It's a certainty now that a shake-up to our social welfare system is coming but there's just one thing I want to know: will the children of beneficiaries be better- or worse-off as a result?
A total of 356,000 New Zealanders draw a benefit, according to the welfare working group established by the Government in April.
Many are parents if we are to consider the following: there are 222,000 "kids"- 17-year-olds and under - who live in households reliant on a benefit.
It is fair enough to target young, able-bodied people to ensure we as a country are not paying benefits to people who might otherwise work. There's no doubt that while there are many legitimate cases of need, there are also people who doggedly refuse to move to find work or - possibly more likely - are keeping "black market" industries going while also drawing a benefit.
We all know people who are rorting the system. While the focus tends to be on the young and brown beneficiaries, it's not unusual to also see those from very wealthy homes who have dropped out of university and spend large chunks of time snowboarding, for example, picking up a Government pay check.
Unfortunately, when you see enough of this even the most liberal person will become disenchanted.
But for the 222,000 children reliant on the benefit, there is good reason to ensure social welfare remains available, even if it's not in the form that it currently takes.
I believe the time has come to introduce food stamps to the equation once more. Even in America, the home of free enterprise and welfare hatred, around 13 per cent of the population - some 40 million people - is eligible to receive help in buying basic groceries as unemployment skyrockets.
The US scheme is an interesting one, allowing people to be able to continue working (if they can find work) while they receive help with the grocery bill.
To qualify for food stamps, individuals must be bringing in 130 per cent or less of the poverty income level, which is US$10,830 (NZ$14,859) for one person and $22,050 for a family of four.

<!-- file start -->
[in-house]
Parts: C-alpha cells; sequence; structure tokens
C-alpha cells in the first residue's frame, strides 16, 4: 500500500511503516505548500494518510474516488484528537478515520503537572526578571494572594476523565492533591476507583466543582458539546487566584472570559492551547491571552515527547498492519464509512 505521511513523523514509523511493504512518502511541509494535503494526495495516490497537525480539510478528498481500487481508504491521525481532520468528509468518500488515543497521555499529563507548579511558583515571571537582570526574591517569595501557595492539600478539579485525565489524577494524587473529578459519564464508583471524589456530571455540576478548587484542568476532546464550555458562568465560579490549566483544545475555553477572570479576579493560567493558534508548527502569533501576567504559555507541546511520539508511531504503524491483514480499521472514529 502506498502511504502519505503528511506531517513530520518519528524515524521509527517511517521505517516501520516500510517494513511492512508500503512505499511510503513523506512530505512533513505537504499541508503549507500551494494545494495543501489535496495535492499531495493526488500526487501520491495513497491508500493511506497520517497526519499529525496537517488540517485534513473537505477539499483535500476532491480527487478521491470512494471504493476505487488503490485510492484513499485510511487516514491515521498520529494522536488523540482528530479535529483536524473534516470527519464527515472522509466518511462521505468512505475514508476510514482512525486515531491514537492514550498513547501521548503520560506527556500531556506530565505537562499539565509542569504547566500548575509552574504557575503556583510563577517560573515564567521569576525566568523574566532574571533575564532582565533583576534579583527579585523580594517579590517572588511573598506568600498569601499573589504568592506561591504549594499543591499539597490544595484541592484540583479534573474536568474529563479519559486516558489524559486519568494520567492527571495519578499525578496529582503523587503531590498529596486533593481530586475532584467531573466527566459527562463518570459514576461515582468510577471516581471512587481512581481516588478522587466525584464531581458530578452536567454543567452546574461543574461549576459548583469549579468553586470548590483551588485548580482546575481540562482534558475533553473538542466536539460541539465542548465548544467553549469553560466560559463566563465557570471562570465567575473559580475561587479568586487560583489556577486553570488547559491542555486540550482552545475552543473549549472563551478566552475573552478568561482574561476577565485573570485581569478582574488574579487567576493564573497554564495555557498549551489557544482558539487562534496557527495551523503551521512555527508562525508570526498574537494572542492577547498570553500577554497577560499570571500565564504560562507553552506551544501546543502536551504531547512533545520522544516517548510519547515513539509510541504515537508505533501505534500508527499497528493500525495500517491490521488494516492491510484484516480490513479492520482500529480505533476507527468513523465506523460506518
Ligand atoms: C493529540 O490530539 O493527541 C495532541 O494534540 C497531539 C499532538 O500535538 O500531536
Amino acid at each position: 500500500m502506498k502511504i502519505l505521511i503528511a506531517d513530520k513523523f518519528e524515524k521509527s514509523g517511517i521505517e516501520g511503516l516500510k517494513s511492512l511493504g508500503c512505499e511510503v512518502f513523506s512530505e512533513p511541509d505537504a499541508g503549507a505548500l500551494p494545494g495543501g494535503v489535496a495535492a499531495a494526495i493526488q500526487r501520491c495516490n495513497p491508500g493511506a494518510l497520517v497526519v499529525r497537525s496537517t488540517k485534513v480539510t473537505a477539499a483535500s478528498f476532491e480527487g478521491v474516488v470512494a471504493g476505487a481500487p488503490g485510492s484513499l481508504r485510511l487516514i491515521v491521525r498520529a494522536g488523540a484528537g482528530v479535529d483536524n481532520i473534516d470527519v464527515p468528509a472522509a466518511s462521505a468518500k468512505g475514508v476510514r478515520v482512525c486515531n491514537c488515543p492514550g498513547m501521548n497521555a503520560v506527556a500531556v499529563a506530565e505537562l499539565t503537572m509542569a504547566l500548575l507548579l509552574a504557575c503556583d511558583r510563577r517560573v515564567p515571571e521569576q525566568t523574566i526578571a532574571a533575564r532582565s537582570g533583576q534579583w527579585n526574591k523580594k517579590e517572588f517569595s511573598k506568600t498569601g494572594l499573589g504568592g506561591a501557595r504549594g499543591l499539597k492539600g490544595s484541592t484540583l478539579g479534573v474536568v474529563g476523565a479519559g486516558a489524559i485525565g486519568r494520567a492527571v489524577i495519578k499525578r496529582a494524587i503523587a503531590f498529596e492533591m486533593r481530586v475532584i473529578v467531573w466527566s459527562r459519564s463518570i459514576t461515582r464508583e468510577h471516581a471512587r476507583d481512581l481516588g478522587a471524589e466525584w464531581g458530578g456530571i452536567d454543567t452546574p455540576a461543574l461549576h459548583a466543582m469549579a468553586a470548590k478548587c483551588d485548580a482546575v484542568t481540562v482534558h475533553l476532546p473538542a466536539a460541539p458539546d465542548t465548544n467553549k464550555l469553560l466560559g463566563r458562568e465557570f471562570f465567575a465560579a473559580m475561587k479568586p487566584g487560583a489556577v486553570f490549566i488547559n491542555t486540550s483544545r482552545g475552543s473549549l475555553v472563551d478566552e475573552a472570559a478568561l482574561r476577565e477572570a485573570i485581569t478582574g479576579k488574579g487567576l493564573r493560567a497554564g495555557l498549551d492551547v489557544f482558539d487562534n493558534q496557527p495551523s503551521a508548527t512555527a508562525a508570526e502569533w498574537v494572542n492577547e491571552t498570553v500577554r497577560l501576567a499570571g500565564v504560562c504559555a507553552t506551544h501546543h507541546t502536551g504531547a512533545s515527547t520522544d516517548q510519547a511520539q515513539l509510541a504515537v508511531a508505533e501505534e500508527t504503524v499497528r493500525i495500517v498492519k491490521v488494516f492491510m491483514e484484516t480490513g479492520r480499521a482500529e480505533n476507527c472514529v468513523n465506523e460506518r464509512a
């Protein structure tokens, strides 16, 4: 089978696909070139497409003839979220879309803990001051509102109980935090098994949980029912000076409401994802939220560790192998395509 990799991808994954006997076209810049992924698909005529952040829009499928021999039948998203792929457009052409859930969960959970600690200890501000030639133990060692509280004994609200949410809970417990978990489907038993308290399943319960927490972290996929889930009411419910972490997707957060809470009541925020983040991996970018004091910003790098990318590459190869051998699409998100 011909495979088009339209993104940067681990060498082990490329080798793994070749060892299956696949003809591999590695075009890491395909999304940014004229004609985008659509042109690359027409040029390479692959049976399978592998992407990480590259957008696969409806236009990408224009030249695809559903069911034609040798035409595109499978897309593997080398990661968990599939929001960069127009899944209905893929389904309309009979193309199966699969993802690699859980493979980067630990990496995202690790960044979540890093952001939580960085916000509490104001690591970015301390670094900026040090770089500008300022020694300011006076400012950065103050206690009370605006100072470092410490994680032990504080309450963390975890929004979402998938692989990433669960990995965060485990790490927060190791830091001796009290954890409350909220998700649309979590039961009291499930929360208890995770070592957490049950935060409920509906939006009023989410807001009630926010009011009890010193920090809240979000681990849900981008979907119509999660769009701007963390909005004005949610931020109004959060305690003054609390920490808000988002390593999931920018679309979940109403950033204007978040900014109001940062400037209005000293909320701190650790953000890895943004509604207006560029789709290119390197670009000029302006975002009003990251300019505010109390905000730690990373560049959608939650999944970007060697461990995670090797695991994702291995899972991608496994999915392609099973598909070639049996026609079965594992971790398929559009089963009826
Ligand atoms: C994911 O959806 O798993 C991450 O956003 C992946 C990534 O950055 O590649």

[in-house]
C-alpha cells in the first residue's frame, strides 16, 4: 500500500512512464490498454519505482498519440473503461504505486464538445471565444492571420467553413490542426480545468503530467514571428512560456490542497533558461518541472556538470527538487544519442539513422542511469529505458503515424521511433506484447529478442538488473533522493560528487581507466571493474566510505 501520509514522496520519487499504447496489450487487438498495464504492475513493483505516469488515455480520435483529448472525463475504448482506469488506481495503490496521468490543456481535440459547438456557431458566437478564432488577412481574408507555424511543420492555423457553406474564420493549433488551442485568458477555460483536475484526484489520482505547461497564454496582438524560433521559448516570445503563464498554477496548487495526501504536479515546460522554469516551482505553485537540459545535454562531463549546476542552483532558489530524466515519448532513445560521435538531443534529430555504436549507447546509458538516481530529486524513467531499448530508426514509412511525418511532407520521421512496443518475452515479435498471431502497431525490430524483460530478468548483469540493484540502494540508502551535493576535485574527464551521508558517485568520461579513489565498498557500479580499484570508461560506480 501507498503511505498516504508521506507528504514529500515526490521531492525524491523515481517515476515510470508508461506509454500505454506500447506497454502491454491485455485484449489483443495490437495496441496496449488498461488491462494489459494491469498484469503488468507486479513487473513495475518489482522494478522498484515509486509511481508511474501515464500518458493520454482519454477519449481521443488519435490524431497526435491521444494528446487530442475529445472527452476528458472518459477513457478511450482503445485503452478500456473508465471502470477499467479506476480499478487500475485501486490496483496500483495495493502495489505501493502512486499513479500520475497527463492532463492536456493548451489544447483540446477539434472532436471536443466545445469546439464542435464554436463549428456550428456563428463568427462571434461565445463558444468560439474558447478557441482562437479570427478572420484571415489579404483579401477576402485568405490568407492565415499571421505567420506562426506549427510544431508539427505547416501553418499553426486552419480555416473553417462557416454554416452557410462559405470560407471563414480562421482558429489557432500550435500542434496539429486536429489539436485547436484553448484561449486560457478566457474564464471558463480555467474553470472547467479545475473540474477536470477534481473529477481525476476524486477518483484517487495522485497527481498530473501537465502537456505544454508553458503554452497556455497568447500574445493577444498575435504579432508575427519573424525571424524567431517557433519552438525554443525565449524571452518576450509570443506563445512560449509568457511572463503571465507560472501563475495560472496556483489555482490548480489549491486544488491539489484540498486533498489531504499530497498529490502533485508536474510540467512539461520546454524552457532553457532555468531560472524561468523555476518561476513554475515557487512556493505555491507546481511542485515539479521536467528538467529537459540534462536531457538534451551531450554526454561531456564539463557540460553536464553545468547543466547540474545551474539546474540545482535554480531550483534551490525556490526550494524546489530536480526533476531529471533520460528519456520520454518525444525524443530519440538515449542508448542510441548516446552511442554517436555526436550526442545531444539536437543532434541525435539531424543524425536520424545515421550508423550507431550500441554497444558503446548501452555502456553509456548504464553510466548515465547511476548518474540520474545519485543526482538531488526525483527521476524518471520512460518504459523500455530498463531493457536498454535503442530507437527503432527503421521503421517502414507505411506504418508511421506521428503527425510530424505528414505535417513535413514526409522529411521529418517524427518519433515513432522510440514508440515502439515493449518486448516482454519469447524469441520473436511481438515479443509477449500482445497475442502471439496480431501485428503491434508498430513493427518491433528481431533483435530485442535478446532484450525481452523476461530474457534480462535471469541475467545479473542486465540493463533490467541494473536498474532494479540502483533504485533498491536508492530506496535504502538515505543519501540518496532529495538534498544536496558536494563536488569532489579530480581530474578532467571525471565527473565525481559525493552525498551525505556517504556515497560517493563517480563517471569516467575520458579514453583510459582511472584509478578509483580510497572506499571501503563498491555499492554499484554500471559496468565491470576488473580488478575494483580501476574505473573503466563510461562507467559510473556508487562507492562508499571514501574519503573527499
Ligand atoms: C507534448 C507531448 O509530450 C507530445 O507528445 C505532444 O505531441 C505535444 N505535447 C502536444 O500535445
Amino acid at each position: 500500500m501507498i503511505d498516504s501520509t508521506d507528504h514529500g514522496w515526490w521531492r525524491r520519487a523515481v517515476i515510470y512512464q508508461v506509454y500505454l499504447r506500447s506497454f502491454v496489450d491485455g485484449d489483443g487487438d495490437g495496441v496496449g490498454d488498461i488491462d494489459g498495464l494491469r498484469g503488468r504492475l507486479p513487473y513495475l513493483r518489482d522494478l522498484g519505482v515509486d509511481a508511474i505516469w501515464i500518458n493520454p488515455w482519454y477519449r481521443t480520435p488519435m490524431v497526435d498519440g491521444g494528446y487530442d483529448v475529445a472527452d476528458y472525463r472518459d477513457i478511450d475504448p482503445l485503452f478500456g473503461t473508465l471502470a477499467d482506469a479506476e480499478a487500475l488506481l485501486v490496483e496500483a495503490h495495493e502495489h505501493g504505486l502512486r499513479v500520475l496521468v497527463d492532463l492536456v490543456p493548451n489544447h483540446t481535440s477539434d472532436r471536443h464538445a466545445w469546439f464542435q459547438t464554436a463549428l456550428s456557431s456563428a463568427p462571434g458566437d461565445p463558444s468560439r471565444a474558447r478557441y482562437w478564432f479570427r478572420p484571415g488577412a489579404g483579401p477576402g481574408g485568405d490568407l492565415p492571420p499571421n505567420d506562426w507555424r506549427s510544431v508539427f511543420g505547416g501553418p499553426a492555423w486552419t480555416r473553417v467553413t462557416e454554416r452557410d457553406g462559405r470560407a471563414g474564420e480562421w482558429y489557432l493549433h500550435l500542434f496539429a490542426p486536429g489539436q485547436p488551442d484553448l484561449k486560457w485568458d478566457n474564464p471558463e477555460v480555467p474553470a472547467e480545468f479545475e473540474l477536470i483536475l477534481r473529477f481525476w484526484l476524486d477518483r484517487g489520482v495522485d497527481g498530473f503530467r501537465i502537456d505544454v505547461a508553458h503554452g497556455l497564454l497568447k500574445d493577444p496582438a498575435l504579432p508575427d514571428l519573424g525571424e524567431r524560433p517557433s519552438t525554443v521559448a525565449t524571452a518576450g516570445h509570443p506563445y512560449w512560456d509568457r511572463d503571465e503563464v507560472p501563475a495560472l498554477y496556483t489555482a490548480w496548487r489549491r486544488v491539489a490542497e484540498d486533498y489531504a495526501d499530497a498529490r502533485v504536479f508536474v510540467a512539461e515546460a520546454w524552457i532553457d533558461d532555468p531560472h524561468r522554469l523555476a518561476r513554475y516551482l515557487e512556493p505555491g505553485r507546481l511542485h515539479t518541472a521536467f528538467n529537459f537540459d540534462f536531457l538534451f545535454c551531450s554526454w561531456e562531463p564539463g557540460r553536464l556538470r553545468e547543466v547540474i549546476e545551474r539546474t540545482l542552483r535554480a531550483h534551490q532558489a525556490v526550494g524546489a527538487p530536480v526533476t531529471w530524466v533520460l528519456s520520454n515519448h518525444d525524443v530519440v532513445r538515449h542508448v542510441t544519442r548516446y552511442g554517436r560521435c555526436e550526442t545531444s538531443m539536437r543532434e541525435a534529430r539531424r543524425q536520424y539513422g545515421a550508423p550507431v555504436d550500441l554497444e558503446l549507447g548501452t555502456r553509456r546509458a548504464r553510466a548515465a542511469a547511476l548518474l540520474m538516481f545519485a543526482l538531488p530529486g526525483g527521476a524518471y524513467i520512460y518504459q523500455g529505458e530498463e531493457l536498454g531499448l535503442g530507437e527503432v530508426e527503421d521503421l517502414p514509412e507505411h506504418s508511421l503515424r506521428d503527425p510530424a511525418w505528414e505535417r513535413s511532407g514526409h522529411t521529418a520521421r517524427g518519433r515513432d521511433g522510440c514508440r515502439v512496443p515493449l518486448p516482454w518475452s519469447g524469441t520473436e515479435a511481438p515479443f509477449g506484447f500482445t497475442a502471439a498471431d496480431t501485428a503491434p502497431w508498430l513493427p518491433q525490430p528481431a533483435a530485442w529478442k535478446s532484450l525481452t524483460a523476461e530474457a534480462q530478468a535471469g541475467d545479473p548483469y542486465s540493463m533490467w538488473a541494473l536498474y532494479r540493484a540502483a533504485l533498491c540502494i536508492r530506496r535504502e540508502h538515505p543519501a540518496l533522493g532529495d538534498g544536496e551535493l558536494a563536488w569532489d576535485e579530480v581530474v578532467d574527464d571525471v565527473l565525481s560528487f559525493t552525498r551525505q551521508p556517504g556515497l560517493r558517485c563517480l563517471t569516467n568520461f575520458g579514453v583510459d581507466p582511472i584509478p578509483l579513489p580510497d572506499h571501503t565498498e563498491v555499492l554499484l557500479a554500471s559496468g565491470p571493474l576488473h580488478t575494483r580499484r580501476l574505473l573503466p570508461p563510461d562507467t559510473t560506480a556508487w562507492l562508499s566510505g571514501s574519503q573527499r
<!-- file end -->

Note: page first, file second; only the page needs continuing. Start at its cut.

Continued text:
Monthly food stamp assistance amounts to $200 per person or $668 for a family of four, according to information from Kansas City.com.
The stamps, which were actually once coupons, now take the form of a debit card system, which also allows other benefits to be paid to the card. The card can only be used on groceries - mainly staple foods like milk, bread, cheese and the like. However, states vary on what precisely they will allow to be bought with the card.
In some states, groups of restaurateurs have signed up to allow food stamp-bearing customers certain discounted menu items.
Supporters of the cards say statistics show people are less likely to fall back into welfare or remain on welfare if they can work as well as receive food stamps.
There are those who also say that restricting food stamp choices to foods that are more nutritious might mean healthier eating habits in some homes.
I can see no reason why this system, or a variant on it, could not be introduced in New Zealand. It would allow people help while not disincentivising them in the search for work.
It would (hopefully) ensure more children are able to access proper food, their meal money not being funnelled down the drain into drugs, alcohol or the pokies (where this applies), or on inordinate amounts of fast food.
To the mix I would like to see hot lunches provided through schools, so at least one meal was certain to provide adequate nutrition.
Food stamps or a similar system won't mean there's no benefit fraud, or malnourished and/or unhappy children; there's no fail-safe solution for the despair of unemployment and poverty without jobs for everyone. And it would take some political courage, as food stamps have a bad reputation with welfare advocates.
But perhaps it would be a system that would allow for those in need to have at least some of their basic needs met while providing a compromise to those tired of seeing incidents of flagrant abuse of taxpayer dollars.
And, most importantly, it might lessen the disadvantages children suffer from growing up in poverty.By Dita De Boni